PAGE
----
Federal Aviation Regulations
Federal Aviation Regulations (FAR’s) are mandates for controlling all aspects of aviation in the United States.
The regulations are established and enforced by the Federal Aviation Administration (FAA), and are part of Title 14 of the Code of Federal Regulations (CFR).
The primary objectives of FAR’s are ensuring safe aviation procedures and programs. Besides protecting aviation employees and the general public, FARs also protect the national security of the United States.
Due to the wide variety of aviation activities, FAR’s are organized into parts under the CFR by their specific aviation activity, with some parts containing thousands of sections.
For example, regulated aviation activities include: temporary flight restrictions (due to national events or presidential matters), aircraft design, pilot training, parachute operations, flight schools, maintenance training schools, repair stations, and even hot-air ballooning to name a few.
It is important to note that FAR’s are designed to control the certifications for airports, aviation schools, repair stations, pilots, and other aviation workers.
Once a certification has been issued, such as a repair station certificate, the FAA conducts regular audits to ensure continued compliance is maintained. FAR’s are periodically revised in order to maintain the highest safety standards.
Federal Aviation Regulations For Airworthiness
The FAA issues production approvals to companies who produce aircraft, engines, or parts thereof. These approvals are outlined in FAR Part 21.
When aircraft or engines are manufactured, they must be manufactured to a specific set of standards. Those standards are published by the FAA in the form a FAR’s.
In the process of producing aviation articles the manufacturer must comply with one of the following regulations, as applicable:
FAR Part 23 - details the airworthiness standards for airplanes with a maximum take-off weight of less than 12,500 lbs., such as the Cessna 172 and Cirrus SR20.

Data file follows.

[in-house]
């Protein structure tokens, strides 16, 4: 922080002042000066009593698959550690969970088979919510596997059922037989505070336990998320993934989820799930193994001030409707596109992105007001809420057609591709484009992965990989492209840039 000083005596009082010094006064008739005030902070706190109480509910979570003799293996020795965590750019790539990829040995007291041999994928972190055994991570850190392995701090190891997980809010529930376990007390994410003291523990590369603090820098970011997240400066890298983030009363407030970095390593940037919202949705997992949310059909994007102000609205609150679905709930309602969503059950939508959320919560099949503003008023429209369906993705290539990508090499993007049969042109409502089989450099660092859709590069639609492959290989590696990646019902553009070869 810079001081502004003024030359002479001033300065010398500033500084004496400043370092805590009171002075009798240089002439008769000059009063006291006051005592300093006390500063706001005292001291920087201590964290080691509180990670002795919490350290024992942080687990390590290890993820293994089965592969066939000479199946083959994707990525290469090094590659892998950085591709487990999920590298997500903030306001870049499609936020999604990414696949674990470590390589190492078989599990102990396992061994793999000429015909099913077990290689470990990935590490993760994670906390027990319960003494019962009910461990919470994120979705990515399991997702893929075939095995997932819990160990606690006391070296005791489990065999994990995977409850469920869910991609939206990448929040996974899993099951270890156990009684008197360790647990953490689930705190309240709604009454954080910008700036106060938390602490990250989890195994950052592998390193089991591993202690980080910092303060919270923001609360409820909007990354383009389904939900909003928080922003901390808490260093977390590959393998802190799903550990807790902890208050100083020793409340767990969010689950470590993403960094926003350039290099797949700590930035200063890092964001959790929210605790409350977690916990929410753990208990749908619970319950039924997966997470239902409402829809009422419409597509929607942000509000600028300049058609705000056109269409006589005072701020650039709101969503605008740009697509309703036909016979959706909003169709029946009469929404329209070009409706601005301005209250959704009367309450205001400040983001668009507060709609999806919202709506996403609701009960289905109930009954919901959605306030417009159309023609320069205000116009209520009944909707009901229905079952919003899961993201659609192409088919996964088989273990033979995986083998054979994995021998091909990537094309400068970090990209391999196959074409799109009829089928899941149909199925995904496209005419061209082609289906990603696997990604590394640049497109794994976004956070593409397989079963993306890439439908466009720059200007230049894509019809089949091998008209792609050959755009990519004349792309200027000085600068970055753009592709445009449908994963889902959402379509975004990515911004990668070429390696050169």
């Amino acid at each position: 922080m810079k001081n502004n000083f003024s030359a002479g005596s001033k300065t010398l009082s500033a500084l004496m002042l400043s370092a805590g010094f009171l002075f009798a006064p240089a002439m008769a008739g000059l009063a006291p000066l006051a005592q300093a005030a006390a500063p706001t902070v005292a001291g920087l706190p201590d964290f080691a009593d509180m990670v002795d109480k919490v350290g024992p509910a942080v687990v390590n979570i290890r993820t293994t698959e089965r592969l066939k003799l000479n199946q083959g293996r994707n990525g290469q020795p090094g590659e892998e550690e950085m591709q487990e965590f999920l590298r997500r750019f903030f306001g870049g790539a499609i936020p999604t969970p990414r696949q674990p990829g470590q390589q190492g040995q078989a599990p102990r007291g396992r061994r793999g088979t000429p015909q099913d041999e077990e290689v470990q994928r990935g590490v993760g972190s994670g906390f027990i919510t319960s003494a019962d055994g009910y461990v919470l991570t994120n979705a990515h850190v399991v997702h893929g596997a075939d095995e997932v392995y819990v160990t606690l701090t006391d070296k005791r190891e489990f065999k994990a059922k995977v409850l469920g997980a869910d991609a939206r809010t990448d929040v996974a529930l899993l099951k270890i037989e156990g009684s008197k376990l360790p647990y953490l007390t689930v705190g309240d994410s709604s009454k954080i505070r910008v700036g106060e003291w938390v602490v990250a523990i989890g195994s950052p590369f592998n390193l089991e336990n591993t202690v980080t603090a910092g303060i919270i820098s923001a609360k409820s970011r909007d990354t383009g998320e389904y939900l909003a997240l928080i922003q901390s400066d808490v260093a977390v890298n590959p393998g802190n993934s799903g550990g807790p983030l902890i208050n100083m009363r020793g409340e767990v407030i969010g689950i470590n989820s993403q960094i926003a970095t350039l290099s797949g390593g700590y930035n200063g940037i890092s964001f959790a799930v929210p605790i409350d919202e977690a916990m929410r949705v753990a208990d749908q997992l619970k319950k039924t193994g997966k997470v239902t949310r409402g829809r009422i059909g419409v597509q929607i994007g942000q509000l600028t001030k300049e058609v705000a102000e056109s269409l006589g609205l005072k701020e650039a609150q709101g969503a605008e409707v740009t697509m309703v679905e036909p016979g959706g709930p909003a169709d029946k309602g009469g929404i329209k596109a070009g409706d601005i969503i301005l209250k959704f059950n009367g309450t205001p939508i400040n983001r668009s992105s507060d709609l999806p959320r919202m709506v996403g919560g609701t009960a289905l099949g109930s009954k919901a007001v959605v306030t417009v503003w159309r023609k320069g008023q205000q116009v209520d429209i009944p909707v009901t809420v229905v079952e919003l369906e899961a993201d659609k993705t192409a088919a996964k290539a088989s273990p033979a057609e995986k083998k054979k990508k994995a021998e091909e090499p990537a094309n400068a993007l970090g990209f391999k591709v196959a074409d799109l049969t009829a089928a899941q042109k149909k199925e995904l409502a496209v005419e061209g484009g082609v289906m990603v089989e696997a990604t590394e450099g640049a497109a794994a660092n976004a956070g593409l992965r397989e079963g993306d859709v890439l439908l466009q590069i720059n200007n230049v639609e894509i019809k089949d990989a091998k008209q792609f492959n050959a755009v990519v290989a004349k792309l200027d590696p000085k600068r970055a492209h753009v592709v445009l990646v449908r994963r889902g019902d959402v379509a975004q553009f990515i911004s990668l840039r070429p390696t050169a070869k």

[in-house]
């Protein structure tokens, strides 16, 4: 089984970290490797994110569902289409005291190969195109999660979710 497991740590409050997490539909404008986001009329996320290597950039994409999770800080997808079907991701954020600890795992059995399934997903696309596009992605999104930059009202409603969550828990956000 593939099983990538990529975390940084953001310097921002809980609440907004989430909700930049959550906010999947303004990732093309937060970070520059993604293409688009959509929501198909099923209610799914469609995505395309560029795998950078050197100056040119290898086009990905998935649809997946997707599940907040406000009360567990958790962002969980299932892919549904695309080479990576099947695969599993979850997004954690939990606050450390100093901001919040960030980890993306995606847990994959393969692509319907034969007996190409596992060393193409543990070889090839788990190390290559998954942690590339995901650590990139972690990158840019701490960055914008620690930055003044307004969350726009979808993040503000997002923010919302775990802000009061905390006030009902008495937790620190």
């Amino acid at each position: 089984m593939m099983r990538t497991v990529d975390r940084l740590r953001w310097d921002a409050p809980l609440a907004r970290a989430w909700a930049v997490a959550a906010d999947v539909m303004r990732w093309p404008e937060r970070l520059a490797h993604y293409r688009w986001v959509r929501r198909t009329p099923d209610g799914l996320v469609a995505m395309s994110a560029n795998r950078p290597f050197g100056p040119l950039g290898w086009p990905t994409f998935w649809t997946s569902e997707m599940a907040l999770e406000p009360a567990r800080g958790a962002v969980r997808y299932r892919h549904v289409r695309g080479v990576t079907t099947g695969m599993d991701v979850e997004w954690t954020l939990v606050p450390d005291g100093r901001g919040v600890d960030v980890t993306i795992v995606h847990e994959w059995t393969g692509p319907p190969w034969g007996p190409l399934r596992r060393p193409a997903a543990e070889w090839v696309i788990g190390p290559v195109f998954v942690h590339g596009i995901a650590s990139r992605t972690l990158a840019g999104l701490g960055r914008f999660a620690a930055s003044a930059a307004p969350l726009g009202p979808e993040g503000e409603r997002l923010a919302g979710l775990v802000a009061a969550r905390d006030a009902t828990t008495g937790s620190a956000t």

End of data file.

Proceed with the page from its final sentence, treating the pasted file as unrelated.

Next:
FAR Part 25 - details the airworthiness standards for airplanes with a maximum take-off weight of 12,500 lbs. or more, such as the Boeing 737 or Airbus A320.
FAR Part 26 - Details continued airworthiness standards and safety improvements for large transport category airplanes, such as the Boeing 737 and Airbus A320.
FAR Part 27 - details the airworthiness standards for helicopters with a maximum take-off weight of less than 12,500 lbs., such as the Bell 407 or Eurocopter EC120B.
FAR Part 29 - details the airworthiness standards for helicopters with a maximum take-off weight of 12,500 lbs. or more, such as the Bell 412 or Boeing Chinook.
FAR Part 33 - details the airworthiness standards for both reciprocating and turbine aircraft engines such as the Lycoming IO-540 or the Pratt & Whitney PW4000.
FAR Part 35 - details the airworthiness standards for aircraft propellers such as those made by McCaulley or Hartzel.
Once an aviation article is produced, the maintenance and inspections (continued airworthiness) of those articles is regulated by the following FAR's:
FAR Part 43 – is the rule that governs the continued maintenance, preventive maintenance, rebuilding and alteration of the above-mentioned articles after they have been manufactured.
FAR Part 145 – is the rule that governs aircraft repair station activities, and the personnel working in repair stations.
Each regulation may have multiple levels of standards. For example, aircraft performance standards include specifications for stall speed, rate of climb, take-off speed, and the average weight of pilot, passengers, and crew.
Federal Aviation Regulations For Aviation Employees
Pilots, aircraft maintenance technicians, and other aviation workers will need specific certifications relating to their field and job description.
For pilots, Federal Aviation Regulations are classified according to the type of flying being performed and the type of aircraft flown. Pilots seeking to fly commercially will need to adhere to higher safety standards and training. FAR Part 141 - contains the regulations regarding the standards for private and commercial pilot training.
FAR Part 61 - governs the certification and operating rules for all pilots. General aviation pilots, such as private pilots, flight instructors, and ground instructors, face less intense training then that of commercial pilots.
Aviation maintenance technicians seeking to work in the aviation industry will also need to adhere to high safety standards.
FAR Part 147 - contains the regulations regarding the standards for aviation maintenance technician training.
FAR Part 65 - governs the certification and operating rules for all aviation maintenance technicians.
Read more about this topic on the following pages:
How Air Travel Regulations Maintain Safety
Air travel regulations help to maintain air travel safety which has always been a number one priority for the aviation industry.
FAR Part 145 Repair Station Certification
Federal Aviation Regulation Part 145, or FAR 145 describes how to obtain a repair station certificate from the Federal Aviation Administration (FAA).
EASA Part 145 Repair Station Certification
EASA 145, similar to FAR 145, applies to the aircraft maintenance sector.
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